Health

The other night, I found myself Googling "What is Wellness?" I thought this was kind of funny, considering that I think psychotherapy most definitely falls into part of a "wellness" routine; yet I was getting confused. Scrolling through my Instagram feed, the hashtag #wellness was coming up often (there are 16 million posts tagged with the term and counting), and it was making me question what that actually meant.
New Year, New you” – How many times have you heard that from advertisers, brands and media? The idea of reinventing yourself with the start of a new year and starting fresh is not a new one. Resolutions have become imbedded with the idea of the New Year; without fail, every New Year I get asked on multiple occasions, “What’s your resolution?” (as if it’s a given).
As we approach the new year, we often reflect on the past twelve months and what was accomplished. We may be proud of ourselves for the changes we have made and the success we have achieved. We may also feel disappointed that certain goals were not met. The New Year is a blank slate, and there is always pressure to map out what it may look like and what we want, or don’t want, it to look like. Have resolutions worked for you in the past? Great! If they haven’t, or cause you stress, here’s a way to start a new chapter in a positive way.
To show respect means to show someone (or something) admiration or to show appreciation for. Sometimes in life, it may be hard to show someone love and kindness or to show them how appreciative you are, but it is crucial for long-term growth and happiness. We may not always know how to show respect or remember to do it, so I've put together a list of 10 tips for treating others (and yourself) with respect. Use this as a regular reminder to treat others with respect.
No matter who you are, practicing self-care is important for your mental and physical health. It can be hard to shift the focus from family and friends to yourself, and it's necessary. In fact, if you want to be the best for everyone else, you've got to spend some time on yourself first. Self-care doesn't mean avoiding your work to go to the spa or a fancy dinner; it's more about adding in activities each day that help you feel good.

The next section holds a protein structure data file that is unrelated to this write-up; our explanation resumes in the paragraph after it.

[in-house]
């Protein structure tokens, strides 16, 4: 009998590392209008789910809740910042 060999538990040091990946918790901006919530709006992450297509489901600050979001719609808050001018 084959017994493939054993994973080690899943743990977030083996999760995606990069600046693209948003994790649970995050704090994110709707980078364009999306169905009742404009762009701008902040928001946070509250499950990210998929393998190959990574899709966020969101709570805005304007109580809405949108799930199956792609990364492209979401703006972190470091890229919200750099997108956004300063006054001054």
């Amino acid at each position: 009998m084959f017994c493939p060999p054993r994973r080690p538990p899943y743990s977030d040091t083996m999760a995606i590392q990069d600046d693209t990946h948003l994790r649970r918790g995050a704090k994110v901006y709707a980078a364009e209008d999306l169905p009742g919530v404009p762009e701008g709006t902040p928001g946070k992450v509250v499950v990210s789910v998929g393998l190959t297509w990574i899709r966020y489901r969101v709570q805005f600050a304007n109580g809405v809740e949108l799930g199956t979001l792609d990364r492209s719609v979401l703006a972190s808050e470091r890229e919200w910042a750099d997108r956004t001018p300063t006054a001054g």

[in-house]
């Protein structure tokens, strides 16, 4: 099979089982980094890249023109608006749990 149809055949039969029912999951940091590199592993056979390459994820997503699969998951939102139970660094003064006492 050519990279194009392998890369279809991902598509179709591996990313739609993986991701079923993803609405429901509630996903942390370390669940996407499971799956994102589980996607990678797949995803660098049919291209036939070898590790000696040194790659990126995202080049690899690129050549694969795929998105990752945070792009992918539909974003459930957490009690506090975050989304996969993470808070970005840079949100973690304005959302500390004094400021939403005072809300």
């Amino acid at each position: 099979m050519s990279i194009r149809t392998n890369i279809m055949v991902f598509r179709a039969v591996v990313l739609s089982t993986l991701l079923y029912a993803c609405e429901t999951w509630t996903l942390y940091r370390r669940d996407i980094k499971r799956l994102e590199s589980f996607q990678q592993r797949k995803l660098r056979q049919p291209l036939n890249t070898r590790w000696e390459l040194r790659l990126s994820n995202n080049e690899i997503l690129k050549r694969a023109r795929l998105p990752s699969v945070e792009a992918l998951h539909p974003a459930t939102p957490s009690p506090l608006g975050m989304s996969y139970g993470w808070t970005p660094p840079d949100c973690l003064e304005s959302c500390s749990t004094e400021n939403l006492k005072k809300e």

Recently, I embarked on a series of conversations with people about their reasons for taking walks. I heard about a wide range of motivations. But surely one of the most compelling was walking as a way of coping with pain.
We all know the old adage, "You are what you eat." How many times did you hear that growing up? Or even still to this day? Now, while I think we are well aware that eating that double bacon cheeseburger will not turn you into the picture below; what if I told you there might be more truth behind that saying than you originally thought?
The way we speak to ourselves impacts every aspect of our lives. If we are critical and hard on ourselves, we become more stressed, depressed and insecure. Practicing self-compassion can help you become more motivated, self-assured and confident. Self-compassion research reveals that individuals who practice the core components are far less likely to suffer from mental health conditions and are more resilient.
Once we accept the reality of the current moment (however unpleasant it may be) for what it is, and not what we wish it were, we can turn our attention to ways to improve it. This skill is called "Radical Acceptance". Radical acceptance is hard to do, especially when it feels like accepting the situation is just impossible.

Mindfulness, a moment-by-moment awareness of one's thoughts, feelings and sensations, has gained worldwide popularity as a way to promote health and well-being. But what if someone isn't naturally mindful? Can they become so simply by trying to make mindfulness a "state of mind"? Or perhaps through a more focused, deliberate effort like meditation or mindfulness skills?